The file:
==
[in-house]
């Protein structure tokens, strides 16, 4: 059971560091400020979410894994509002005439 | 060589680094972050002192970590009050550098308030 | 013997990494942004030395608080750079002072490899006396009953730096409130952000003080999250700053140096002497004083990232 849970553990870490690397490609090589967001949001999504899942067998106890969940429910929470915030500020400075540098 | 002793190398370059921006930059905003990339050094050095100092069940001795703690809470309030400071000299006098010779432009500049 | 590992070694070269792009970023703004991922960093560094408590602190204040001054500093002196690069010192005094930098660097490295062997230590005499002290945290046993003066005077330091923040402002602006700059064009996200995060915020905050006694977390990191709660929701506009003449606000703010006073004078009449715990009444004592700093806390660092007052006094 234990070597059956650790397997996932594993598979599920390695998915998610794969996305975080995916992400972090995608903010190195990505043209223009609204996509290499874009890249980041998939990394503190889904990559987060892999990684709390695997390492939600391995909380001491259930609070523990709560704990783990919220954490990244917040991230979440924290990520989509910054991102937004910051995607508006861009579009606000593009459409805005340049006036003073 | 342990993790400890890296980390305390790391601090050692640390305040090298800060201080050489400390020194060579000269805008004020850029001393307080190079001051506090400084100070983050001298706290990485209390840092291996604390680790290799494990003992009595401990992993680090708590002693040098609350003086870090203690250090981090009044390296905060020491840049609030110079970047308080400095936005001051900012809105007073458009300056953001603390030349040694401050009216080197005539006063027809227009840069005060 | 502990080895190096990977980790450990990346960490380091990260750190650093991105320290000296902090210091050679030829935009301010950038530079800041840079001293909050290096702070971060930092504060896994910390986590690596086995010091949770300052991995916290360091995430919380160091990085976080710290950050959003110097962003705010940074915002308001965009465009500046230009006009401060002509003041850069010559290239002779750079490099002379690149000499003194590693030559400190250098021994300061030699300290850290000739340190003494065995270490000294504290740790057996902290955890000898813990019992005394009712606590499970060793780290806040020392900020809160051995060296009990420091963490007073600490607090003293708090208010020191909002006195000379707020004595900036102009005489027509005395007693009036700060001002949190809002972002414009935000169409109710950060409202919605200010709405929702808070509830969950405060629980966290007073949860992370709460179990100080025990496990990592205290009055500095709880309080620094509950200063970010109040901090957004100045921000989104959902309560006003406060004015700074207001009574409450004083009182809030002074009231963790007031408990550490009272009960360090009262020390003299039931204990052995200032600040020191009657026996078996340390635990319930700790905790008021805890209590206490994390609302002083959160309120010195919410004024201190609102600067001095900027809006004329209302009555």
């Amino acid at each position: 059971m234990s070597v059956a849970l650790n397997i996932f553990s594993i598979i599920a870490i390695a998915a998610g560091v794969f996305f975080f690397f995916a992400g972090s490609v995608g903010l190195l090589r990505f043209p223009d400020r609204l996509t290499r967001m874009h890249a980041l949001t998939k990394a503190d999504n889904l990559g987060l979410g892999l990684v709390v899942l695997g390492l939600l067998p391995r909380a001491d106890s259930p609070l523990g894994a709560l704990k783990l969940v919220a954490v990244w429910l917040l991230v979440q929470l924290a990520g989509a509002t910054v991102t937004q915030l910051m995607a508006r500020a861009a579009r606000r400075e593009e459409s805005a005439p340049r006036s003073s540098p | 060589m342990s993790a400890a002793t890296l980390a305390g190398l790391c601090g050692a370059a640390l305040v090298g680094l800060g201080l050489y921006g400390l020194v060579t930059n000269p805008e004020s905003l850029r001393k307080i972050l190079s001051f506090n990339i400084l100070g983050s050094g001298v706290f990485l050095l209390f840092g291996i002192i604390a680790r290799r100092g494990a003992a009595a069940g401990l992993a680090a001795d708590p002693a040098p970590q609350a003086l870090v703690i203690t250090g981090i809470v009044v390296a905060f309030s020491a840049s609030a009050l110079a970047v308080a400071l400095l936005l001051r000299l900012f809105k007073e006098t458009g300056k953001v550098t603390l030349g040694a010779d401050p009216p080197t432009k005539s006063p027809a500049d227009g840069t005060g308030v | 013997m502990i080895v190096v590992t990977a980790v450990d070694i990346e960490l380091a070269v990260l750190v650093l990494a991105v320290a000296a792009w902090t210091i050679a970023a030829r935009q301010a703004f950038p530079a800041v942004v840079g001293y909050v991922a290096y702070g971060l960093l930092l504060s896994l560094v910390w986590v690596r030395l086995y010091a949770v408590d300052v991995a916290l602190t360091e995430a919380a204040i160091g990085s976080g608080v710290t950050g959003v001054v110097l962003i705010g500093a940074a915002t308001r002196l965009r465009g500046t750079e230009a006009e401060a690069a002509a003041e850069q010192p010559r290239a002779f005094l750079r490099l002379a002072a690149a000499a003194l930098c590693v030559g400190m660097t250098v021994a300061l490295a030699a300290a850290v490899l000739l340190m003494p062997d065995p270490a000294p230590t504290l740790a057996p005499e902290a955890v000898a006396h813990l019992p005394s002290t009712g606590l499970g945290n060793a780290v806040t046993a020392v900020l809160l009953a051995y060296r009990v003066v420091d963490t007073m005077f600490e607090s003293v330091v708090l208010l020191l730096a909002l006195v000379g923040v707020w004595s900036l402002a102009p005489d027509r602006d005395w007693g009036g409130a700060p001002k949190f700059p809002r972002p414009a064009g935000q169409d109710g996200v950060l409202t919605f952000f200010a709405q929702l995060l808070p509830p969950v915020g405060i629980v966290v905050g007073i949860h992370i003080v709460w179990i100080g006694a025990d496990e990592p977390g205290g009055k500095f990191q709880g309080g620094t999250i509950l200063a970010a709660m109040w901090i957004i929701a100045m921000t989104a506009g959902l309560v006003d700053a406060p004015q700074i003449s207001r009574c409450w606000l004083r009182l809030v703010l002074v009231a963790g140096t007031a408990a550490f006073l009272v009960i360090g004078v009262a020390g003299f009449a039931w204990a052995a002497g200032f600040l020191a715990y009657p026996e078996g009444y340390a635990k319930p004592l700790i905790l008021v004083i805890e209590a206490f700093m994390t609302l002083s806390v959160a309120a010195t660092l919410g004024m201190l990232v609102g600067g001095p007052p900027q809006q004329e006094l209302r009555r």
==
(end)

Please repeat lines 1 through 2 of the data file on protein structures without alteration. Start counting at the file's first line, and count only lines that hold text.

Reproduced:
[in-house]
């Protein structure tokens, strides 16, 4: 059971560091400020979410894994509002005439 | 060589680094972050002192970590009050550098308030 | 013997990494942004030395608080750079002072490899006396009953730096409130952000003080999250700053140096002497004083990232 849970553990870490690397490609090589967001949001999504899942067998106890969940429910929470915030500020400075540098 | 002793190398370059921006930059905003990339050094050095100092069940001795703690809470309030400071000299006098010779432009500049 | 590992070694070269792009970023703004991922960093560094408590602190204040001054500093002196690069010192005094930098660097490295062997230590005499002290945290046993003066005077330091923040402002602006700059064009996200995060915020905050006694977390990191709660929701506009003449606000703010006073004078009449715990009444004592700093806390660092007052006094 234990070597059956650790397997996932594993598979599920390695998915998610794969996305975080995916992400972090995608903010190195990505043209223009609204996509290499874009890249980041998939990394503190889904990559987060892999990684709390695997390492939600391995909380001491259930609070523990709560704990783990919220954490990244917040991230979440924290990520989509910054991102937004910051995607508006861009579009606000593009459409805005340049006036003073 | 342990993790400890890296980390305390790391601090050692640390305040090298800060201080050489400390020194060579000269805008004020850029001393307080190079001051506090400084100070983050001298706290990485209390840092291996604390680790290799494990003992009595401990992993680090708590002693040098609350003086870090203690250090981090009044390296905060020491840049609030110079970047308080400095936005001051900012809105007073458009300056953001603390030349040694401050009216080197005539006063027809227009840069005060 | 502990080895190096990977980790450990990346960490380091990260750190650093991105320290000296902090210091050679030829935009301010950038530079800041840079001293909050290096702070971060930092504060896994910390986590690596086995010091949770300052991995916290360091995430919380160091990085976080710290950050959003110097962003705010940074915002308001965009465009500046230009006009401060002509003041850069010559290239002779750079490099002379690149000499003194590693030559400190250098021994300061030699300290850290000739340190003494065995270490000294504290740790057996902290955890000898813990019992005394009712606590499970060793780290806040020392900020809160051995060296009990420091963490007073600490607090003293708090208010020191909002006195000379707020004595900036102009005489027509005395007693009036700060001002949190809002972002414009935000169409109710950060409202919605200010709405929702808070509830969950405060629980966290007073949860992370709460179990100080025990496990990592205290009055500095709880309080620094509950200063970010109040901090957004100045921000989104959902309560006003406060004015700074207001009574409450004083009182809030002074009231963790007031408990550490009272009960360090009262020390003299039931204990052995200032600040020191009657026996078996340390635990319930700790905790008021805890209590206490994390609302002083959160309120010195919410004024201190609102600067001095900027809006004329209302009555």